By Adam Hirsch –
In this blog, we will demonstrate about log file injection, local file inclusion,
and remote code execution using these methods.
Apache normally uses two log files:
, which contains all valid requests to the Web server
, which contains error messages.
The server access log records all requests processed by the server, which means requests made will be stored in the previously mentioned log files. By
utilizing some misconfigured files and permissions, we will be able to inject
code into those locations and execute it. We will wrap up the topic talking
about remote logging and why it’s a preferable solution to log exploitation.
- The target machine is running a LAMP stack on Ubuntu 16.04.
- The attacker will be running Kali. This isn’t needed but the included tools are useful and will speed up the set-up process.
- A PHP file on the webserver that is vulnerable to malicious user input.
Leveraging a vulnerable PHP file
We are going to leverage a vulnerable PHP file which doesn’t validate user input. For simplicity purposes, it will only contain the code that is relevant. This PHP file allows a user to pass variables into therequest.
This PHP file will reside in /var/www/html/temp/ and we will name it . Let’s now query the page and see what we can pull up. If we append after we’ll traverse upwards a directory. In our instance, test.php is located at /var/www/html/temp. Therefore, we will need to traverse upwards 4 times to reach the root directory that the server is running on.
In this example, let’s visit the servers :
Unfortunately, we are not able to view them. This is most likely due to file permissions set on. Viewing , you can see that the function was passed in the correct value, but was denied access to view due to permissions.
Let’s check the file permissions that are set using .
As we thought, other users are not able to read, write, or execute access.log. We will issue the command . Other users should be able to read this file now. It’s possible that these logs may already have been configured with these permissions due to poor practice.
Querying the page with the same method as before now yields theinformation:
Of course, it is possible to view other valuable files. When trying out other
files or directory’s you may encounter the same permission issues.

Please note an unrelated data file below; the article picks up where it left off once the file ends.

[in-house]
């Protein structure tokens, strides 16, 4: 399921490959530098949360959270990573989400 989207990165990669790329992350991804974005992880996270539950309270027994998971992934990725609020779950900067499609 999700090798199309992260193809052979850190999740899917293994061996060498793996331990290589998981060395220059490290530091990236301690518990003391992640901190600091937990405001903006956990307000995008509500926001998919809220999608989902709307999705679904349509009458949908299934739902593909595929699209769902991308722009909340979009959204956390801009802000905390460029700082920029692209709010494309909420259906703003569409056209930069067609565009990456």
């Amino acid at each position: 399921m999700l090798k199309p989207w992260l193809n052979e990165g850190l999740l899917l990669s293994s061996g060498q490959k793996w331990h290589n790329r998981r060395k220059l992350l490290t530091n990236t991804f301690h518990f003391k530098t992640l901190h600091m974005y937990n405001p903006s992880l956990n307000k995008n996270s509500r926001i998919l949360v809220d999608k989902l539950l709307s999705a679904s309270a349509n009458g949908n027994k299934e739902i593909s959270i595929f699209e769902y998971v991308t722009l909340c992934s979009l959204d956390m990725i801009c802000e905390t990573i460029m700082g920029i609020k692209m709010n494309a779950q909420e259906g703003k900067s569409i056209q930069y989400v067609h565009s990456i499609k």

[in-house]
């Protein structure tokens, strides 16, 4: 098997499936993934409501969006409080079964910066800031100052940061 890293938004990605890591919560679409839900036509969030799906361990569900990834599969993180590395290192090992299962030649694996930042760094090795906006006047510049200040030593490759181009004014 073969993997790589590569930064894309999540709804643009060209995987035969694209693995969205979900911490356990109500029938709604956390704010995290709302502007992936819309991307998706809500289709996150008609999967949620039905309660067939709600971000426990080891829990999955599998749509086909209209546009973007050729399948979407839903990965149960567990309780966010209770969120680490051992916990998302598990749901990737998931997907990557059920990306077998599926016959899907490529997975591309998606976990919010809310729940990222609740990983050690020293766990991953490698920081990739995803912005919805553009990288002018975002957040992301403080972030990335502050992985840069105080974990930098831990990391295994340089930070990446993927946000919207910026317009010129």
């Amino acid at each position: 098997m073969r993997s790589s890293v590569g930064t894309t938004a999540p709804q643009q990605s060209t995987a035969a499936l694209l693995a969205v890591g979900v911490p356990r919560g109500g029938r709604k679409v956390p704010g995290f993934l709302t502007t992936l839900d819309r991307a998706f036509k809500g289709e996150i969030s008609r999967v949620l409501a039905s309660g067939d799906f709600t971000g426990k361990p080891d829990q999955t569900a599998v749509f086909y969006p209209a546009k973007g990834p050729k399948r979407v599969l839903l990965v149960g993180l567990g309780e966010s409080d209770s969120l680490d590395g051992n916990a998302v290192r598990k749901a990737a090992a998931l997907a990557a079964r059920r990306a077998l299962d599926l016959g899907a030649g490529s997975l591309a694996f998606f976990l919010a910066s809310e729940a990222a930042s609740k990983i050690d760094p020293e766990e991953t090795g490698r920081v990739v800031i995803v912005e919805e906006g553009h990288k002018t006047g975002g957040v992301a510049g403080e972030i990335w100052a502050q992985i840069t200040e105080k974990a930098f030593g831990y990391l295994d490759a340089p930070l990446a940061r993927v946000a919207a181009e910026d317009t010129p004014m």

What we did is known as exploiting a local file inclusion vulnerability(LFI). There is also remote file inclusion which is worth researching. Next let’s leverage the servers poor configurations further and see what we can do.
Injecting code into the log file
So far, we’re able to traverse the server’s directories and read readable files.
Our previous step will lead us into the next objective; writing code to the log
file. To do this, we’ll use the Netcat utility. This is because sending GET requests in the browser will URL encode the request, making it useless.
An example passing code through the browser:
Here is the log in and
is converted to .
Fire up Netcat and connect to the web server on port 80 and craft a GET request. I’ll be using thefunction which executes an external program and displays raw output. The goal of this is to write our code to access.log.
A sample cutout ofon the server shows we successfully injected our code. An attacker may verify this using the pervious example in Leveraging a vulnerable PHP file.
When querying the same URL,is not given an argument which triggers a warning that gets logged to error.log. We need to specify what input will be.
Now our URL will consist of two variables; .and
Content will remain asbecause that’s where our function is located.
Input will be the command that we want to execute on the system.
Every time the web service needs to access and read the log file it will read the code we injected that contains the , it will execute that program. Here we see the output in the :function. Now that we provide an argument for it, such as
Obtaining a shell
What we want to do is invoke a reverse shell from the Server. We are capable of remotely executing programs on the server from our attacking machine. Let’s create a PHP reverse shell script. I’ll be using this. Change and to values that suit your needs.
To get the PHP file onto the Server and execute it, we’ll use a webserver to deliver our malicious code.
Kali Linux has apache2 preinstalled by default. This’ll speed our process.
I’ll save the PHP script at
I’m going to compress the PHP file so it is not executed when using. The reason for this is because the script will fail to daemonise and only provide a shell from the attacker’s machine.
The next steps use the same methods mentions previously. Execute wget on the server to download the compressed PHP file. We are placing the file in /tmp. You could also provide the -O flag to specify where wgetwill download the file to.
Decompress the file.
Begin listening to the port you modified the PHP script to open.
Finally, executing the PHP file on the server will provide a shell.
A common solution to preventing vulnerabilities that were covered is centralized logging. Not only does this help prevent potential breaches of sensitive data but it also prevents the need of sifting through log files diagnosing system or network problems.
Distributed log collectors are a new class of solutions designed for high-volume and high-thorough log and event collection. They are highly scalable and haste analyzing log files. Some examples are: